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The Story of CottonThe Story of Cotton

Everyone’s favorite pair of jeans and jammies started out as bunch of single celled fibers growing on tiny cottonseeds. The cotton plant is a shrub that is native to tropical and subtropical climates around the world. The cotton fiber is a collection of single cells made of almost pure celluloseThe structural component of the primary cell wall of green plants. Wood pulp and cotton provides most of the cellulose for industrial uses. Cotton is almost 90% cellulose.. These fibers’ naturally springy structure gives them lots of strength, durability, and absorbency. When dried, they form flat, twisted, ribbon-like shapes perfect for spinning fine yarn and clothing you and all your friends.

Cotton evolved on almost every continent, but it took cotton from the opposite ends of the earth to create the plant we use today. A one-in-a-million chance meeting of an American plant with an African plant (or Asian, we’re not sure!) produced the cotton ancestor that gives us 90% of the world’s commercial cotton. Through the domesticationThe process of genetically adapting wild animals and plants into cultivated forms that suit the interests of human beings process, breeders grew cotton plants with longer, stronger, softer and more numerous fibers. When the cotton genomeAll the genetic material in the chromosomes of an organism, whether animal, plant, or microbe is fully sequenced, scientists might figure out exactly which genes control traits like softness or strength.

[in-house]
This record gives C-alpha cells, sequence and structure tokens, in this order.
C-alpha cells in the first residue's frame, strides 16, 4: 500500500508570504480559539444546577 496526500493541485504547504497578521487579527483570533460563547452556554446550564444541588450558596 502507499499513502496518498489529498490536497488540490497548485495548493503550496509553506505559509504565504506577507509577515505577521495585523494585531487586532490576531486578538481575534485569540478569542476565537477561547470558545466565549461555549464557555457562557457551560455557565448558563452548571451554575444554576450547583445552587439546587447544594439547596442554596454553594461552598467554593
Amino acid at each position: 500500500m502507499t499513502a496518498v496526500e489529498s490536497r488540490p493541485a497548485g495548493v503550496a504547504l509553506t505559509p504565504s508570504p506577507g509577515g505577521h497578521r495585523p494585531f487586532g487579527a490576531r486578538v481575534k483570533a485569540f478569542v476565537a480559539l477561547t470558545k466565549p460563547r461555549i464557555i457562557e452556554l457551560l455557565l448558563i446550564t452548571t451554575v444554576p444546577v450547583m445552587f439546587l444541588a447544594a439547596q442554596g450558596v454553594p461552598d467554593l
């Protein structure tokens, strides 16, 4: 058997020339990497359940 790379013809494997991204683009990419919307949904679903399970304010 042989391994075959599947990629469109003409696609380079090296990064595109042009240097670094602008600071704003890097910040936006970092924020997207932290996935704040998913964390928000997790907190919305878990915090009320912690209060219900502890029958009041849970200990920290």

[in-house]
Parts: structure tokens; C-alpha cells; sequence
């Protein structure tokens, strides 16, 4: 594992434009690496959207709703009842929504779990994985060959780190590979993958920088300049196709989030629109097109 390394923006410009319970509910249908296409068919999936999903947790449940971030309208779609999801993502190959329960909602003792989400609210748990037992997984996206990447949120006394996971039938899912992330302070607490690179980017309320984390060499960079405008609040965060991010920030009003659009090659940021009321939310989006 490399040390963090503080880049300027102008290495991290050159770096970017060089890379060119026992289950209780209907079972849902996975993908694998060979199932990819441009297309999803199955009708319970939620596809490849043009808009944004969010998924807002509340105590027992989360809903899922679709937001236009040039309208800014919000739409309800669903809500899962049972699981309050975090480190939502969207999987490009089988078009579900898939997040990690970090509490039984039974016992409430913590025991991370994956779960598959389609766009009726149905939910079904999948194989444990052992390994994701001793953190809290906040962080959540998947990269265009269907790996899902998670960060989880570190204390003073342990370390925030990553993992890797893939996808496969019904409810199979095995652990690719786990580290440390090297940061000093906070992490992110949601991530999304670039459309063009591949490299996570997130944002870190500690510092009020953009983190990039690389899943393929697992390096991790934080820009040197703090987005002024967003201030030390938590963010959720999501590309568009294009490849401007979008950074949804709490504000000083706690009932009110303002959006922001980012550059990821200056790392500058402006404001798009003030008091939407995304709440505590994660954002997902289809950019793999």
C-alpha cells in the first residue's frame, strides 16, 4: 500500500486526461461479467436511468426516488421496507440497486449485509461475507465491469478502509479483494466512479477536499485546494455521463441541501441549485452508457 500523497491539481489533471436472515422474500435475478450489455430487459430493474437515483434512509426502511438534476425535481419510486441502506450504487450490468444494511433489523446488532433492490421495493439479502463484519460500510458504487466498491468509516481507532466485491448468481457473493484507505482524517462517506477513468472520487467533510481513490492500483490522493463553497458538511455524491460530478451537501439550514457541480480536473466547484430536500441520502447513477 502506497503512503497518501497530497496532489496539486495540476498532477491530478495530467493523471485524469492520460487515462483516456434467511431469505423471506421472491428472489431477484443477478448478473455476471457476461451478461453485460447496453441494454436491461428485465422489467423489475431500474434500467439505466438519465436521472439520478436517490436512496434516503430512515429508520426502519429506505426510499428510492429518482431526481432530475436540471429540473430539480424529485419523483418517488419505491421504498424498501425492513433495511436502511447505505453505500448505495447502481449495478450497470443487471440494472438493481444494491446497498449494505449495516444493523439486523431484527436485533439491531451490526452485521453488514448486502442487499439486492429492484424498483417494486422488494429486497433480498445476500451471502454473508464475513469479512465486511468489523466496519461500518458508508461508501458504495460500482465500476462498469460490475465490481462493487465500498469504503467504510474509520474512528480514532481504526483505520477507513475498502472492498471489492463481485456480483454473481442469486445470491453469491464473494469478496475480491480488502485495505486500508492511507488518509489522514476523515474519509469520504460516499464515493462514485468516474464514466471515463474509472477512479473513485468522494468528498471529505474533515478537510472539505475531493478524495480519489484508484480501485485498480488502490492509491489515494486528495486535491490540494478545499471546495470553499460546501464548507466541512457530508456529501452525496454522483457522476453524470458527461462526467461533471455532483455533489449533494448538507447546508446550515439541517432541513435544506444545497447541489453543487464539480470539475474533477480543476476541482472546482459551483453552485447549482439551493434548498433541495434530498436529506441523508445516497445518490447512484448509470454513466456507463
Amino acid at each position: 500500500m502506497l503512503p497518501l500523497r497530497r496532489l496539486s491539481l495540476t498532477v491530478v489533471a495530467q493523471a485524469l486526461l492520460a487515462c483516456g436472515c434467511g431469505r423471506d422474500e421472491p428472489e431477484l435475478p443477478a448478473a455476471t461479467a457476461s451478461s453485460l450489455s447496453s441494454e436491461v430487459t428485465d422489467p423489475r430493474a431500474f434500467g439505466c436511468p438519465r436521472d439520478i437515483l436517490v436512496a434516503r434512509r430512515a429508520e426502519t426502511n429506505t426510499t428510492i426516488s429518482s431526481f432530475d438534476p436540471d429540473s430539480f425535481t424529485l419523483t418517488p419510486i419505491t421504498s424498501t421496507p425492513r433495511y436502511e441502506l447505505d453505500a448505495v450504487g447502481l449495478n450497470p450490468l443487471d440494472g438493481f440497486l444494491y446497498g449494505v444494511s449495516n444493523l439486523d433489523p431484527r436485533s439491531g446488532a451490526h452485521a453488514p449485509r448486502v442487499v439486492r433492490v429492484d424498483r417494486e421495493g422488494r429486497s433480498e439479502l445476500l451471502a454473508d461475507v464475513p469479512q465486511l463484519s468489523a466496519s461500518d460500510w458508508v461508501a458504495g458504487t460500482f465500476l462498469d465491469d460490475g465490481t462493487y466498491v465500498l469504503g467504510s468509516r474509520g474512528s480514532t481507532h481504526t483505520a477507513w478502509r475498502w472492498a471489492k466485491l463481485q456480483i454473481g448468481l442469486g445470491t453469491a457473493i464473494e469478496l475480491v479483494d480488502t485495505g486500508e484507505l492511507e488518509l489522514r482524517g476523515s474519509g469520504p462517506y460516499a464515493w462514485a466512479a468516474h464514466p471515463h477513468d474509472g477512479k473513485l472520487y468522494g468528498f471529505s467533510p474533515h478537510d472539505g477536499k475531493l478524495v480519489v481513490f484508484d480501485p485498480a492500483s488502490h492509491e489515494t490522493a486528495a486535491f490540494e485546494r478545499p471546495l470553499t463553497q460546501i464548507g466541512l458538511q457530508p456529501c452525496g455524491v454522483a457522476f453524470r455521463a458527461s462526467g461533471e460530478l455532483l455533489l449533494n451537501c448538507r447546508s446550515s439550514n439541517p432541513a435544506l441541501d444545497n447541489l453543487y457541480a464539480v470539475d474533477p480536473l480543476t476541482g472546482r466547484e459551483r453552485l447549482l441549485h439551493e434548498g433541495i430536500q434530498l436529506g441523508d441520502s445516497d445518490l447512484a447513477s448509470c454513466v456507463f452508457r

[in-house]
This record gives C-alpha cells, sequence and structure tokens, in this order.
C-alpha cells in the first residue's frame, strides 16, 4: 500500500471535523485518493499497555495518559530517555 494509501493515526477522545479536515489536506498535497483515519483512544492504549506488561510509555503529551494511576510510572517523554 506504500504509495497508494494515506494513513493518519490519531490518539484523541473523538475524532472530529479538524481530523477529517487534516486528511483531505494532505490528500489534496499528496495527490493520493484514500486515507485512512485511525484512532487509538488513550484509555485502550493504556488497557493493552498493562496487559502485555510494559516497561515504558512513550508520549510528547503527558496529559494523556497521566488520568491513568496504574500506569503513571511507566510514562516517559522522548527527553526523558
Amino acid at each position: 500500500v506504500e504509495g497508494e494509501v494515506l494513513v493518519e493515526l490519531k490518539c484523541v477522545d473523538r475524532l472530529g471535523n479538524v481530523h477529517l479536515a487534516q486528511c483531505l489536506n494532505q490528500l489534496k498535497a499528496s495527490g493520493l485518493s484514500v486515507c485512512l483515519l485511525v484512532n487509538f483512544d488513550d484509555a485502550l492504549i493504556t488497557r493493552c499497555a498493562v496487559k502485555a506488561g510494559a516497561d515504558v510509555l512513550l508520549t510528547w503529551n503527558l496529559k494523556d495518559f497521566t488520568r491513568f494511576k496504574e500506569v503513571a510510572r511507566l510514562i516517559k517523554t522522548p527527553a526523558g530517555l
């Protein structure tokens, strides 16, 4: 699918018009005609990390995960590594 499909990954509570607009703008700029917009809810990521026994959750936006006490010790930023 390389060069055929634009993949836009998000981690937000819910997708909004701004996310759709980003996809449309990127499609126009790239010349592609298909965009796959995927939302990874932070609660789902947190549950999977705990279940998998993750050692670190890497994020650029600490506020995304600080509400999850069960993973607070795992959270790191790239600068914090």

Another way that genome scientists can help cotton farmers is by developing and breeding plants that require less water. Cotton is a thirsty crop, and as water resources get tighter around the world, economies that rely on it face difficulties and conflict. Cotton farming also brings environmental concerns. Because cotton is a target for nasty bug infestations, many growers heavily douse their plants in pesticides that are dangerous to human and animal health. Plants bred or engineered with enhanced natural defense mechanisms may reduce the need for these chemicals and improve the environment.